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A Surety Bond involves a contract between three different parties:
Obligee - who provides the obligation to the Principal for completion.
Principal - who carries out the obligation
Surety (the Insurance Company) - who ensures that the Principal will carry out the obligation.
Surety Bonds Vs Insurance Policies: Difference?
Surety Bonds include a three party risk transfer.
Insurance policies include a two party risk transfer. (The insured person transfers risk to the insurance provider.)
If you want to hire a contractor in your small business operations, Surety Bond Insurance will cover all three of you.
What Does a Surety Bond Cover?
Who is covered by the Surety Bond Insurance?
The Principal of a surety bond is the party that agrees to fulfill their contractual obligation of service to the obligee, or in other words probably you. If you are on this page the chances are that you were required by someone to obtain a surety bond.
The Principal can be any business from a contractor to a janitor to an individual doing a one-time deal. You are usually required to obtain a surety bond by someone who wants to make sure they don’t lose money by your business not fulfilling its contractual duties.
The obligee is usually the reason the surety bond is needed, as they are requiring it usually for peace of mind. They want to be guaranteed that the Principal is going to fulfill all of their obligations that are required by whatever license they have or contract they signed.
For example, if a contractor bids on a job and signs a contract saying they will do XYZ and they default on that contract, the surety bond will make sure to pay back any financial investment made by the obligee.
The surety is the actual insurance company that is providing the bond. Of course, there is a pretty rigorous underwriting process in order to get approved for a bond since the surety is making a financial guarantee on your behalf.
Do I Need a Surety Bond?
Surety Bond insurance will come in handy if:
What Are the “Limits” on a Surety Bond Insurance Policy?
A surety bond is a more of a guarantee than an insurance policy. A guarantee is a three party risk transfer in which the primary transfers risk to the surety for the failure of the obligee to carry out their contractual obligations.
By contrast, an insurance policy is a two party risk transfer in which the party being insured transfers risk to the insurance provider.
Knowing the difference between a bond and an insurance policy is important when determining what protection best suits your needs. Whereas insurance policies operate with the expectancy of loss, bonds do not.
Instead, bonds simply emphasize that contractual obligations will be carried and if not, financial loss will be recovered for the obligee.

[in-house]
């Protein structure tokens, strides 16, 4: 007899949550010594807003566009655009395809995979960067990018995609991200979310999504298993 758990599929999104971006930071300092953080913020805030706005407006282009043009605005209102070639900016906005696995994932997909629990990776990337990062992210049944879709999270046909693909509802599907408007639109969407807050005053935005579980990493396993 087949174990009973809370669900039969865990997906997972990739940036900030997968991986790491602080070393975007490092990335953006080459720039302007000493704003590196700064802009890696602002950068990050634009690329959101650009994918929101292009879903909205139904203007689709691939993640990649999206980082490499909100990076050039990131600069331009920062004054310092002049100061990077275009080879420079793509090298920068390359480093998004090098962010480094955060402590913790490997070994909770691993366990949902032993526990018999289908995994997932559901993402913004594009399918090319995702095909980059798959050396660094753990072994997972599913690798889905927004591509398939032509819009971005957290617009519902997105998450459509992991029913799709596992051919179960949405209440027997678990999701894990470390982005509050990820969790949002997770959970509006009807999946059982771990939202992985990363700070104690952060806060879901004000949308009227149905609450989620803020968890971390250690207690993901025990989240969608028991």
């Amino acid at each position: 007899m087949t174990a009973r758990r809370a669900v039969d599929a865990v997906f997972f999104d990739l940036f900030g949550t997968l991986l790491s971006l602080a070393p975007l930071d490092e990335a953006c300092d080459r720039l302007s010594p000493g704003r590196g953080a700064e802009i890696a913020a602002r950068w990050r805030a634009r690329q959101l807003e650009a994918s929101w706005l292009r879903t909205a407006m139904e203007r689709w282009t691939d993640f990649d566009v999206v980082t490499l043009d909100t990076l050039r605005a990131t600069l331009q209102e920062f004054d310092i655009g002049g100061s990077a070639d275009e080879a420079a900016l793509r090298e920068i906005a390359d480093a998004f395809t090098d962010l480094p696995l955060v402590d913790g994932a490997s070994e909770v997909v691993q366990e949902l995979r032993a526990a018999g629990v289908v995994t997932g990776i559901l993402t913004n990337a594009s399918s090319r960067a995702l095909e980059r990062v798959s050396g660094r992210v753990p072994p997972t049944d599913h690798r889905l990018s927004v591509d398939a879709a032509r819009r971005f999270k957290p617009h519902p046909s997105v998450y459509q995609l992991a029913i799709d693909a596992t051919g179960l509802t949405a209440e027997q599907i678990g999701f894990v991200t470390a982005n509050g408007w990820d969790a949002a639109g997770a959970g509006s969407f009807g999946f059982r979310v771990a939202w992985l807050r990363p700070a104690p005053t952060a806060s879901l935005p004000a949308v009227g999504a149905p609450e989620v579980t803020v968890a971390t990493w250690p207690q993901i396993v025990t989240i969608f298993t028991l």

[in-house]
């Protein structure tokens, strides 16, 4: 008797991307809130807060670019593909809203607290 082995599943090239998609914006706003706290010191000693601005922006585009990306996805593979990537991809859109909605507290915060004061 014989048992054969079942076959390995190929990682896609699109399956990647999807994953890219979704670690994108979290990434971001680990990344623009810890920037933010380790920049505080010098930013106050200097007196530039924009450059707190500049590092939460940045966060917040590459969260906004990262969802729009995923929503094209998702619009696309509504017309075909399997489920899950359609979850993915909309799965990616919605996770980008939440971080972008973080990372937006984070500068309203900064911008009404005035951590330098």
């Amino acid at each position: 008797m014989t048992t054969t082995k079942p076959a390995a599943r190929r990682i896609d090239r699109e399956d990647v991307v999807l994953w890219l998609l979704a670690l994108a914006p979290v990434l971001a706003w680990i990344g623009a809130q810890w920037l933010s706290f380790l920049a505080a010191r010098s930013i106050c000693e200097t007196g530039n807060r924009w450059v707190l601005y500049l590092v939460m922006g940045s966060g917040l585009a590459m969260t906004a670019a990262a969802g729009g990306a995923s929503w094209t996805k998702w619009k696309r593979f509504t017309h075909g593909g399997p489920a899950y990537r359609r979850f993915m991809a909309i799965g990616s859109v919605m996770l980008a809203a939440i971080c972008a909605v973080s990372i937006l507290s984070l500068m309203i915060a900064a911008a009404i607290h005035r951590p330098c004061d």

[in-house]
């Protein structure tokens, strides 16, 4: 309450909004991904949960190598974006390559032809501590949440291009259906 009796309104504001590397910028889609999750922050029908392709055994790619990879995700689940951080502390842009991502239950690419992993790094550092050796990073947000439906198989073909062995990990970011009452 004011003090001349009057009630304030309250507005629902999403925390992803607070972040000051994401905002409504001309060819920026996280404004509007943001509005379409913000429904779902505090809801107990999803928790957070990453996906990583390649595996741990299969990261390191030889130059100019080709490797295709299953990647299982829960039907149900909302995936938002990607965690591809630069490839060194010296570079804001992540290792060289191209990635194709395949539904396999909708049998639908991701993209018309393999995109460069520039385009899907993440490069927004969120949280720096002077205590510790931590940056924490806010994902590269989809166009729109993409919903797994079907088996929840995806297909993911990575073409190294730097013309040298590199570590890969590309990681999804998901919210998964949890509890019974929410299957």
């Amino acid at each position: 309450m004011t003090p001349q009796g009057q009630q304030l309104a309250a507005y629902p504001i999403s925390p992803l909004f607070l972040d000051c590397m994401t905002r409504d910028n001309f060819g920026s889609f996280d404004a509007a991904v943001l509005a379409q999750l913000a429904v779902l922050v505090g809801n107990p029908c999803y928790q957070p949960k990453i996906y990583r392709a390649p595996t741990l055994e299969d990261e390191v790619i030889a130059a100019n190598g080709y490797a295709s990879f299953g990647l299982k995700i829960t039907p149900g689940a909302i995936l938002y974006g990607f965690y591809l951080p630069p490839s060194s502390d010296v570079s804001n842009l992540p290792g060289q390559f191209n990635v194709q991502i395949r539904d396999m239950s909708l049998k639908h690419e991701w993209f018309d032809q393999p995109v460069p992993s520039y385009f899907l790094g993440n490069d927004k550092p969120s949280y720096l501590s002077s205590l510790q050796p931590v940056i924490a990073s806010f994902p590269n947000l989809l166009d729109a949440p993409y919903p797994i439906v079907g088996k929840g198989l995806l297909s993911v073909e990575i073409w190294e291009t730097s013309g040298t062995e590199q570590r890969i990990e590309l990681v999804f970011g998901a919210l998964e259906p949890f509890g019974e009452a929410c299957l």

What Surety Bond Insurance Is Not
A Surety Bond is not like insurance which reimburses your business for a loss, covers your liability, or pays for your defense costs. The bond guarantees that you will complete the job or services you agreed to provide, and It will pay the party requesting it if that doesn't happen.
Is a Surety Bond the same as insurance?
No, insurance is designed to provide protection against losses that may be expected as part of your business operations. A Surety bond is not expecting a loss, as they just guarantee you will complete your work. The Surety company will make sure your business is honorable before issuing one.
How much does a $100,000 Surety Bond cost?
The premium you will pay for a Surety bond can vary greatly and is often based on your credit score. Those with good or excellent credit scores will pay much less for a bond than someone with a bad credit score.
Additionally, the type of business you are in will influence the price as well, with riskier professions paying more.
How Much Does a Surety Bond Cost?
Generally, the cost of a surety bond is a percentage of a total amount that is paid to a surety for a guarantee. However, every bond is different and the cost depends on the specific circumstances of the relationship in question.
For every relationship, there are varying degrees of risk that must be taken into careful consideration. For example, a taxi driver may require a special license or permit to operate or a taxi company may be required by law to purchase a standard bond for its drivers.
The surety bond will likely take into account financial liability to both the company and driver as well as the communities they operate in. Through a bond, a taxi company can protect itself against financial obstacles which may arise as a result of the actions of drivers.
Additionally, a taxi driver can demonstrate to a taxi company that they wish to work with that they will carry out their contractual obligations. Without a bond, both a taxi company and driver could face significant financial hurdles and damages to their reputation.
Taxi services are often highly regulated and in some states, new drivers are required by law to first purchase a specific license or permit in order to operate.
A permit may include a surety bond that protects taxi drivers and/or companies upwards of, for example, $100,000 USD. If the bond has a 1% rate for $100,000 USD coverage, it would cost a taxi driver $1000 to obtain the permit or license.
Rates and coverage vary depending on the type of work being carried out, the relationship between obligee and primary as well as the financial risks involved in the agreement.